I love the way that John begins this letter with an echo of the gospel that he had also written, “That which was from the beginning, which we have heard…” feels like the same writing style as John 1, “In the beginning was the Word, and the Word was with God…”
Perhaps it’s his practical background as a fisherman that influences his thinking but I also love the down to earth way that he wrote to his audience. It’s as if he feels he needs to tell them that thinking deeply about theology is great but that at the end of the day if you can’t apply what you learn it’s all a bit of a waste of time. We know that he was writing to counter the teaching that came from a certain group known as the Gnostics who claimed to have a greater revelation or knowledge than the Christians of the time did so he gives good solid, practical advice.
He starts out by asking us to have a good look at ourselves. So we must ask, “Do I claim to have fellowship with God?” If the answer to that is ‘Yes’ then our next question should be, ‘Am I living that out?’ And, it therefore follows that we’re also going to need to ask ourselves, “How am I living that out?” These are questions that need a high degree of self-examination and honesty and many of us prefer not to do too much about that because we know that we’ll find things under the surface that we don’t like to look at. But John says, “If we claim we have not sinned, we make him out to be a liar and His word has no place in our lives” (v.10). Ouch! I read that and found, myself asking, ‘Have I called God a liar in that way?’ Answer…’quite possibly’.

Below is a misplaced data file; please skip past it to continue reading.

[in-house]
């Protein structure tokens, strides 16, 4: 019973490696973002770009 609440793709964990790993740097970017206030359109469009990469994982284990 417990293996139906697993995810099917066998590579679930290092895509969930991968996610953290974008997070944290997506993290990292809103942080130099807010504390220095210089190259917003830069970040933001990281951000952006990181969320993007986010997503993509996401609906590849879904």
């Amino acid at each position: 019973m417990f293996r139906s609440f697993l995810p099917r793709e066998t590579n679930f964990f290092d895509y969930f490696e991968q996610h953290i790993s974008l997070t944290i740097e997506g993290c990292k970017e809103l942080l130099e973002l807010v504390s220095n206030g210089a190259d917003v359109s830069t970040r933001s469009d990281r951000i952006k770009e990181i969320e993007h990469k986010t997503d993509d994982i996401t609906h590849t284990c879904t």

John wanted people to recognise that being honest with ourselves and with God is a critical part of living out the Christian life. He reminds us that we shouldn’t sin but if we do (it’s the nature of who we are) there’s no point in concealing it. So when we fall out with someone, or we get caught up in worldly things, are consumed by lust or with our own self-importance it’s better by far that we recognise it, put it at the foot of the cross, repent and move on (see 2:1-2). It’s what a practical Christian should do.
Lord Jesus would you show me where my sin lies and help me to repent of it so that I might walk in deeper fellowship with you. Amen.